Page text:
Unfortunately the more affordable steel bars were sold out and on back order and impatient as I am I settled instead for the aluminum version which was in stock.  The good folks at Rivendell had the bar boxed up, across the country and to my doorstep in five days.  Thanks guys!

I sourced a new cable kit and a thumb shifter because the old cables and jackets would be way to short for the reach of the new bars.  

The modern Shimano trigger shifter I was using for the 1x9 drivetrain did work flawlessly but I thought the look would be off on the Bosco bar so I relegated it to the spare parts bin.  I remember two of my first mountain bikes back in the 1980's had thumb shifters and I always loved them so it's great to finally have a thumbie perched back on my bar.

The Bosco only comes in silver polished alloy or steel so I had some decision making to do in keeping with the black on Ti theme of my bike.  I thought about simply roughing the bar up and going at it with some flat black rattle can but the Nitto is just too nice for that.  Another idea I had was to slip on some black shrink tubing over the bars to get a uniform utilitarian look.  Ultimately thanks again to the Internet I found out the cool kids were wrapping their bars with old fashioned cotton bar tape.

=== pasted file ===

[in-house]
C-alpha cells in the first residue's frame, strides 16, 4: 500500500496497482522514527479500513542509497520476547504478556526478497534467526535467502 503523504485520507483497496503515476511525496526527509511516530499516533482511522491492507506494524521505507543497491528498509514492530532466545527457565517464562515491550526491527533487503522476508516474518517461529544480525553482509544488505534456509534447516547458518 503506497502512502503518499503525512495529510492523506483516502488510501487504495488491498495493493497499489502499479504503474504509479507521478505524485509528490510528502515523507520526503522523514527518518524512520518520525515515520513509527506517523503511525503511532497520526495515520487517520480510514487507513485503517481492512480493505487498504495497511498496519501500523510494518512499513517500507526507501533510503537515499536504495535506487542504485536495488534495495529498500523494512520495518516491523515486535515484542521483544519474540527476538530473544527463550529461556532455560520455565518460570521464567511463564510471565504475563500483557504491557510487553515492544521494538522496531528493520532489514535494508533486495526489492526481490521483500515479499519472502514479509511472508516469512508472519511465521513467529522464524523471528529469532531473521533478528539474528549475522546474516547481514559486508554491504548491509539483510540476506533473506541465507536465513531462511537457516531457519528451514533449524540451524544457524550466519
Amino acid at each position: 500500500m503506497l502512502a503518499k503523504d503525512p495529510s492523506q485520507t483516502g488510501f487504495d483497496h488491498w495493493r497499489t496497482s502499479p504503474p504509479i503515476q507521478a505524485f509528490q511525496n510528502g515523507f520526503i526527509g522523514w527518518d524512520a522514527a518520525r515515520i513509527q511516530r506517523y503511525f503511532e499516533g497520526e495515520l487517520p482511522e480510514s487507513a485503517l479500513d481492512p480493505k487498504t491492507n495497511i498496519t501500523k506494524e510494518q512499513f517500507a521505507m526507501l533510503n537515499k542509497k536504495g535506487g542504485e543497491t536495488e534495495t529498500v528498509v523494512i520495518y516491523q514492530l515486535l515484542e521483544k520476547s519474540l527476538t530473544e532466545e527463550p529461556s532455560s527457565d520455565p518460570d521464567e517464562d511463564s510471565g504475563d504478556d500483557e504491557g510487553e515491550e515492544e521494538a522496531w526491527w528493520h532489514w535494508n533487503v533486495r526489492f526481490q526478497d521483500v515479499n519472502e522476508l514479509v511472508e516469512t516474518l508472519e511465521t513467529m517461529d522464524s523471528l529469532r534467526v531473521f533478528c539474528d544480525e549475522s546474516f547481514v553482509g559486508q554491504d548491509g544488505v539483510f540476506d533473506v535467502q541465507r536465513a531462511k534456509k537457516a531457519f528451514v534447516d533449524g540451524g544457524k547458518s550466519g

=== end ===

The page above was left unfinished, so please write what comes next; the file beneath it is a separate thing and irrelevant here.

I stopped short of getting out the shellac but I did finish off the end of the wraps with some waxed linen serving from my archery supplies.  Very sharp if I do say so!

Here's the cockpit view of the controls.  A little dusting of snow for the morning commute and just right in the holiday season.

Per the instructions I used my calibrated eyeball to put 6 degrees or thereabouts of tilt to the bars for optimal comfort and boy do they deliver.  I've only ridden about an hour so far on the new bars but I am very impressed with the feel of the Boscos.  Before mounting them up I was a little concerned about tiller effect with my hands back a bit of the steering axis but the control and reach is perfect. The bike feels more natural now than it ever has.  With a longish 23 1/2" top tube I believe the Bosco clamped up in a 110mm stem is about as close to perfection as the bike is going to get.

With the old flat bar and its more aggressive leaned over riding position the WTB saddle was acceptable even on longer rides but now sitting nearly bolt upright I'm thinking a seat upgrade may be in the future.  I've been eyeing those fancy Brooks leather saddles with the wider seat and springs underneath and that just might be the ticket.